صور الصفحة
النشر الإلكتروني

But they have passed away

From all that dims the tearful eye;

From all that wakes the ceaseless sigh;

From all the pangs that prey

On the bereaved heart, and most

When conscience dares not say, "the loved, but not the


This is the wo of woes!

The one o'ermastering agony;

To watch the sleep of those who die,

And feel 'tis not repose;

But they, who join the heavenly host

Why should we mourn for them? the loved, but not the


The spirit was but born,

The soul unfettered, when they fled

From earth-the living, not the dead

Then, wherefore should we mourn?

We, the wave-driven, the tempest-tossed,

When shall we be with them, the loved, but not the lost?



THERE has been some dispute respecting the term self-love, both as to its general propriety, and as to the mental feelings which ought to be referred to it. There can be no doubt that there is, in our constitution, a principle or propensity which leads us to study our own interest, gratification, and comfort, and that, in many instances, it becomes the ruling principle of the character. It is in this sense, I use the term self-love, without entering into any discussion regarding the logical propriety of it. Like the other mental feelings, it is to be considered as part of our moral constitution, and calculated to answer important purposes, provided it be kept in its proper place, and do not encroach upon the duties and affections which we owe to other men. When thus regulated, it constitutes

prudence, or a just regard to our own interest, safety, and happiness; when it becomes morbid in its exercise, it degenerates into selfishness.

A sound and rational self-love ought to lead us to seek our own true happiness, and should prove a check upon those appetites and passions which interfere with this; for many of them, it must be allowed, may be not less adverse to our own real interest and comfort than they are to our duty to other men. It should lead us, therefore, to avoid every thing, not only that is opposed to our interest, but that is calculated to impair our eace of mind, and that harmony of the moral feelings without which there can be no real happiness. This includes a due regulation of the desires, and a due exercise of the affections, as a moral condition which promotes our own happiness and comfort. Self-love, viewed in this manner, appears to be placed as a regulating principle among the other powers-much inferior, indeed, to the great principle of conscience, so far as regards the moral condition of the individual-but calculated to answer important purposes in promoting the harmonies of society. The impression on which its influence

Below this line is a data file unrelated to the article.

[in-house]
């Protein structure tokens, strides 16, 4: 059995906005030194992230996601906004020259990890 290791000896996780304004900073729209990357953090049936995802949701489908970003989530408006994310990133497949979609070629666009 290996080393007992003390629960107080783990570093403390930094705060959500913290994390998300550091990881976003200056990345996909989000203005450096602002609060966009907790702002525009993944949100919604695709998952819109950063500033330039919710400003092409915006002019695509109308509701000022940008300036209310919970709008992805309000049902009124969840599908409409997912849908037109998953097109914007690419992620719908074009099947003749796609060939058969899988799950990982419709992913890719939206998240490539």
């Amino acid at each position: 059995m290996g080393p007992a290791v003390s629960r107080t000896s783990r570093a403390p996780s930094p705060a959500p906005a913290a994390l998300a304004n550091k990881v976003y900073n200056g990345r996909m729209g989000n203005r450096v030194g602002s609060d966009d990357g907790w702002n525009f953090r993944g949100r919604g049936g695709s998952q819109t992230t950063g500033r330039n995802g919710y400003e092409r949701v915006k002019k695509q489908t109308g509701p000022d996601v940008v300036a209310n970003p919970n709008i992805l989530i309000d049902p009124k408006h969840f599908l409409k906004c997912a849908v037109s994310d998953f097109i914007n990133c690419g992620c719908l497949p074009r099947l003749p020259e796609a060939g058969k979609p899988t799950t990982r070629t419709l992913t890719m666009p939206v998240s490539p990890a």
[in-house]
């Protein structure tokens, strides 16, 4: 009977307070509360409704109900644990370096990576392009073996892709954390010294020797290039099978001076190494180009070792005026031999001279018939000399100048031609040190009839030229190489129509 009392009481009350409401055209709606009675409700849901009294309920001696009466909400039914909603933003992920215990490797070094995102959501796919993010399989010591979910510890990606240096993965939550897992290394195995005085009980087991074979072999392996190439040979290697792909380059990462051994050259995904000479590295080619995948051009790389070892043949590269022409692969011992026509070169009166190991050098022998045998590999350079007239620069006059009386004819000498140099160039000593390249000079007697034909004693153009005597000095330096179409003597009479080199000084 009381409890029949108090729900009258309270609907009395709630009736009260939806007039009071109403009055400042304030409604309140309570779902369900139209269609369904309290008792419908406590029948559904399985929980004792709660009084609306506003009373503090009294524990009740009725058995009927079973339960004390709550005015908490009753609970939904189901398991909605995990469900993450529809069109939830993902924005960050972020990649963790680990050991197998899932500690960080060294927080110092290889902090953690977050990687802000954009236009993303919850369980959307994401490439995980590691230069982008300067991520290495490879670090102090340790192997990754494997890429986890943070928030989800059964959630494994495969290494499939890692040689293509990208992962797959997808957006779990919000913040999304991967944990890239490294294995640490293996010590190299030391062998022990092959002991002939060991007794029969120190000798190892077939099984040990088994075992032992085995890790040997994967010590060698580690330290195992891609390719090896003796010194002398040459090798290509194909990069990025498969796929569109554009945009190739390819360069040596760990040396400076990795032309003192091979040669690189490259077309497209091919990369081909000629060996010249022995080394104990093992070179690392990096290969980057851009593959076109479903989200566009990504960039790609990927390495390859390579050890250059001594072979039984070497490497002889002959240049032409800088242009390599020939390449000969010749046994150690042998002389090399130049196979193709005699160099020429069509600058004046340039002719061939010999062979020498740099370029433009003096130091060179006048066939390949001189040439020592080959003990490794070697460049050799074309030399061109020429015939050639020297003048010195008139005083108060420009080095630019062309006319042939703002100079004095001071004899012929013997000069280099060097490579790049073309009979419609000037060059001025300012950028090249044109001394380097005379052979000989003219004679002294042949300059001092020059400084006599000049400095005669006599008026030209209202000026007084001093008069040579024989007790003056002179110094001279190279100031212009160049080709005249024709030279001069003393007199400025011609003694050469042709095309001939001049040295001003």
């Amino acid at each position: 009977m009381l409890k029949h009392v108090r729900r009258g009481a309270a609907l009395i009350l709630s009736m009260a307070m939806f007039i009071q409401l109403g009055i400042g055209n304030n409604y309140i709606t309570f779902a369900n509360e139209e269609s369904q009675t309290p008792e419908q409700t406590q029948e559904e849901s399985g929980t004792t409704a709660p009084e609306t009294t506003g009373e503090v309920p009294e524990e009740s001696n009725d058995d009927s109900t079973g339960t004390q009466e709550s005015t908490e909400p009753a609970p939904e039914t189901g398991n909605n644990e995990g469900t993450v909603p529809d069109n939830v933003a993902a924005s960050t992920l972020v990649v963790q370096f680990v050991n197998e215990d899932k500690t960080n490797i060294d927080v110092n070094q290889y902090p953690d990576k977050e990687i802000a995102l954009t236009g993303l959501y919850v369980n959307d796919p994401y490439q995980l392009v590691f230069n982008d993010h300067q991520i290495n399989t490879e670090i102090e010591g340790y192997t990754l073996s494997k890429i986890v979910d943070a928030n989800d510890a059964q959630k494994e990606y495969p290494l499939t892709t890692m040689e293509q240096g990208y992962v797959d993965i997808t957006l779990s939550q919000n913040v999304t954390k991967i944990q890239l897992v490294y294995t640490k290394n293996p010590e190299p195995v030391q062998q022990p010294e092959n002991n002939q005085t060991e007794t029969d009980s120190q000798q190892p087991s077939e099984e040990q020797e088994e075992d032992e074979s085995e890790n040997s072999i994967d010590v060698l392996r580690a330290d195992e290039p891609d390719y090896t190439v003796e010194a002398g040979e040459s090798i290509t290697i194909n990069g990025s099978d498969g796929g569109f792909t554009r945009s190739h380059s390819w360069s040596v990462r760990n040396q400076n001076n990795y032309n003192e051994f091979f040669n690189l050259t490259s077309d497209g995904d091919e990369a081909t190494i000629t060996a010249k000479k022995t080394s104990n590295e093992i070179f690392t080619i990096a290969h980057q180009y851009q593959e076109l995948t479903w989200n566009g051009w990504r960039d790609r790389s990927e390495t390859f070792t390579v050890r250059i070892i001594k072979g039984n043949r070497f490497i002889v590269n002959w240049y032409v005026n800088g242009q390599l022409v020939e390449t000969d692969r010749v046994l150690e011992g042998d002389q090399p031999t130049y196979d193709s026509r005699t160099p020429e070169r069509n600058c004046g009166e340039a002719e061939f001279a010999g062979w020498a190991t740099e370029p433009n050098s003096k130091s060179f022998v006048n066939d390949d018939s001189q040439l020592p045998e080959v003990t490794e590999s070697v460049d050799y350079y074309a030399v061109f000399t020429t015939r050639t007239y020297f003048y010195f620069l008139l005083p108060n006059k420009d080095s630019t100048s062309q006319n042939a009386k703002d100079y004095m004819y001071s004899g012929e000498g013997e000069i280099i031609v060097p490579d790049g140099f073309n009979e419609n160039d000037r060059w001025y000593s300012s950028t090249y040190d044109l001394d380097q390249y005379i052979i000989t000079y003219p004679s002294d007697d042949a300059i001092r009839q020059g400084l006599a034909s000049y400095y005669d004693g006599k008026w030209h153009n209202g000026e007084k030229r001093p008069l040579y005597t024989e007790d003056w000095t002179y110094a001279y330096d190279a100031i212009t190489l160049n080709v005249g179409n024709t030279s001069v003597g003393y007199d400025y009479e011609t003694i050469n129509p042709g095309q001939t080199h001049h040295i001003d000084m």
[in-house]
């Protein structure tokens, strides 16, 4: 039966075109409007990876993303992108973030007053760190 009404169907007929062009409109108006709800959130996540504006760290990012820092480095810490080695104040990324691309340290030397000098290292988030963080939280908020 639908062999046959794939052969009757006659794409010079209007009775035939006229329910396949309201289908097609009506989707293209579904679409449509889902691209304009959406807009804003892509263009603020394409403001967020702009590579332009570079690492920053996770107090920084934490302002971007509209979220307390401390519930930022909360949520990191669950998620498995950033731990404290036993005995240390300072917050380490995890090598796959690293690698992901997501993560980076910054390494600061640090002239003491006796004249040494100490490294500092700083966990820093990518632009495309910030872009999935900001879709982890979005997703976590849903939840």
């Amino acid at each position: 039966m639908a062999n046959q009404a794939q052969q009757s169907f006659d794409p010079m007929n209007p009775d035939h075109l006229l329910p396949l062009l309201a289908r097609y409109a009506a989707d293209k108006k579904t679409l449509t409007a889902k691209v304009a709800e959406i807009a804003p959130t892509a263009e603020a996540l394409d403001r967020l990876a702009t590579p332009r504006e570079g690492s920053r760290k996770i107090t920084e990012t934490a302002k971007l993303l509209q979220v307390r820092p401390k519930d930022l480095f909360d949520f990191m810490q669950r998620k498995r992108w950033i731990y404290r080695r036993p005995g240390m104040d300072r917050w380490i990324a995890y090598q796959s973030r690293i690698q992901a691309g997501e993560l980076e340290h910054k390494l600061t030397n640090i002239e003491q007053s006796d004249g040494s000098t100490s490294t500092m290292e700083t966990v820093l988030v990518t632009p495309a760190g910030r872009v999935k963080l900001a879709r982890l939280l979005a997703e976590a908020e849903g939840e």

rests, appears to be simply the comfort and satisfaction which arise to ourselves from a certain regulation of the desires, and a certain exercise of the affections, and the feelings of an opposite kind which follow a different conduct. These sources of satisfaction are manifold: we may reckon among them the pleasure attached to the exercise of the affections themselves-a feature of our moral constitution of the most interesting kind-the true mental peace and enjoyment which spring from benevolence, friendship, meekness, forgiveness, and the whole train of the kindly feelings-the gratitude of those who have experienced the effects of our kindness—the respect and approbation of those whose esteem we feel to be valuable, and the return of similar affections and good offices from other men. On the other hand, we have to keep in mind the mental agony and distraction which arise from jealousy, envy, hatred, and resentment-the sense of shame and disgrace which follow a certain line of conduct, and the distress which often arises purely from the contempt and disapprobation of our fellow-men.

Disgrace," says Butler, "is as much avoided as

bodily pain;" we may safely say that it is much more avoided, and that it inflicts a suffering of a much more severe and permanent nature. It must likewise accord with the observation of every one, that among the circumstances which most frequently injure our peace and impair our comfort, are those which ruffle the mind by mortifying our self-love. There is also a feeling of dissatisfaction and self-reproach which follows any neglect of a due exercise of the affections, and which, in a wellregulated mind, disturbs the mental tranquillity fully as much as the disapprobation of other men. It is further evident, that the man of ungoverned passions and ill-regulated affections, impairs his own peace and happiness as much as he violates his duties to others; for his course of life is productive not only of degradation in the eyes of his fellowmen, but often of mental anguish, misery, and premature death. To run the risk of such consequences for the gratification of a present appetite or passion, is clearly opposed to the dictates of a sound self-love; and when, in such a case, self-love prevails over an appetite or passion, we perceive it operating as a regulating principle in the moral

« السابقةمتابعة »